What really worked for us for meals, even early on, was feeding him what we were eating. He is very much a social eater, wants us to eat with him, and really wants to eat what we have. This has led to some interesting experiences. For example, a few months ago, we had some Thai Curry, which he really wanted to try, and to our surprise, absolutely loved. We did a big mussel boil a few weeks ago, and he probably ate a pound of mussels by himself. Really, feeding him what we want to eat has been the most successful thing that we’ve tried.


baby sign language

One thing that we did that has been very helpful is that we taught our son a few rudimentary sings when he was first learning to eat. He has a sign for hungry, a sign for more, a sign for milk, a sign for a drink, and a sign for all done. The sign for milk is mostly just pointing at my wife’s chest and doing his sign for more. The drink sign never really took, but the other ones have been unbelievably useful in learning what he likes and doesn’t. And even just for knowing when he is hungry or when he wants more of something.

A few weeks ago, I made a spicy Indian curry, and my son kept signing that he wanted to eat it. I didn’t want to feed it to him becasue it was pretty hot, but he started having a bit of a tantrum becasue I wouldn’t let him have it. So, I put just a little bit of the broth from curry on my finger and let him try it. His eyes got super wide, and he started shaking his head back and forth and buried his face in my chest. Then about a minute later, after the spice had calmed down, he signed for more and just kept signing for more over and over until I gave it to him. He actually ate quite a bit of it and loved it. Without the signs, I probably would have just assumed that he hated it, and it was too hot, or I wouldn’t have given it to him at all. But he loved it, and now I know that he will eat stuff like that.

The Big Take-away

Let’s be very clear; I am no expert in feeding babies. I’m not even an expert in feeding my own baby. And, every baby is different. But what I’ve learned about my son and his eating habits is that he wants to choose what he eats, he wants us to eat with him, and he mostly just wants to eat what we are eating. Any time we have tried to insist that he eat something or tried to get him to eat something that he didn’t want to, it has been a disaster. But, letting him choose what he wants to eat (obviously within reason) and giving him a way to communicate with us what he likes and doesn’t and when he’s hungry and isn’t has made feeding much easier. Of course, there are still days when it is harder than others to get him to eat. But, for the most part, and compared to a lot of other babies, it’s a breeze.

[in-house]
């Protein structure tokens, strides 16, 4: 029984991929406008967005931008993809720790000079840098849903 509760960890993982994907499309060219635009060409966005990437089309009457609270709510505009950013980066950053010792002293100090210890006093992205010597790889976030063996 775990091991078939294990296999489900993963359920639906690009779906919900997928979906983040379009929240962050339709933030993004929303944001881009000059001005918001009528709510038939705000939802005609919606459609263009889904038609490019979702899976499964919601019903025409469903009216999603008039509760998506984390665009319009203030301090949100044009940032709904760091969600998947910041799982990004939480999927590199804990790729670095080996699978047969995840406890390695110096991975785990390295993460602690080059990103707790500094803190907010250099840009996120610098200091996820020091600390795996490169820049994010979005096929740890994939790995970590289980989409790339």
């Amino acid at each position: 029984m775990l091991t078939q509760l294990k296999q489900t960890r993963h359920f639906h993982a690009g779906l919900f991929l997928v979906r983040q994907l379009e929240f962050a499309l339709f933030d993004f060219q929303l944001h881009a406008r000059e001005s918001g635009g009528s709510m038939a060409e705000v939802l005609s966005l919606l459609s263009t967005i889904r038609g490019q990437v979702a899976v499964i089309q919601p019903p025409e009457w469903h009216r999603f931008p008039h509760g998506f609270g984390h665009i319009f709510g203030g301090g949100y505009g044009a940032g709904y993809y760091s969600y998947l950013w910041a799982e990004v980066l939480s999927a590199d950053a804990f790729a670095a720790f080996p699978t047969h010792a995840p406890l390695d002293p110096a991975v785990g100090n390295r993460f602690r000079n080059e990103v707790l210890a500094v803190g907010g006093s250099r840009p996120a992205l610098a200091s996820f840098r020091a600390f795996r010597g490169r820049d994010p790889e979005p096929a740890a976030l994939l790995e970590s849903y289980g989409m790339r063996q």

One other thing that I just thought of that I think has been very helpful is having him in the kitchen with me when I’m cooking. Obviously, I make sure he is away from the stove and safe. I put him in his highchair in the kitchen and let him watch me cook. He even gets to smell all the herbs and spices and taste some of the ingredients. I give him spatulas and wooden spoons to play with and all that. For whatever reason, I think this has also helped him become a better eater than he may have otherwise been.

Meal Break Down

baby food

Really quickly, for those you that are interested here is a breakdown of somethings that my son may eat during the course of a day.


  • eggs (scrambled or boiled)
  • cheese
  • grated apple or pear
  • yogurt
  • banana oatmeal pancakes with peanut butter on them.


  • slices of roasted vegetables (beets, sweet potatoes, etc.)
  • frozen peas
  • roasted chicken or meat
  • rice, pasta or quinoa if there is any cooked
  • some fruit for dessert.


Whatever we are having for dinner which can vary from curry to pasta, stir-fries, meat and potatoes, fish, barbecued pork chops, and vegetables of some kind. On tub nights, he has blueberries for dessert; otherwise, it will usually be another type of fruit.


For snacks, he has a cup of Cheerios, maybe some peas, fruit or cheese. Occasionally he will have some puréed fruit but not very often.

Every meal is served with either a cup of water or a cup of milk and he pretty much gets as much breast milk as he wants.


When it comes to feeding our baby, I’ve learned three things. Number one, whatever you plan before you have the baby, doesn’t mean anything. That goes beyond feeding. Number two, trying to dictate to him what he has to eat, will only end in frustration and a big mess. Number three, giving him a way to communicate what he wants, has been a game-changer.

I’m going to say again that I am no expert and that every baby is different, but this is working for us for now. If I can give one bit of advice to other parents out there that may be struggling with feeding their baby, it’s to try not to get frustrated as hard as that can be. Try some different things. You never know what your baby may like. It might even be spicy curry.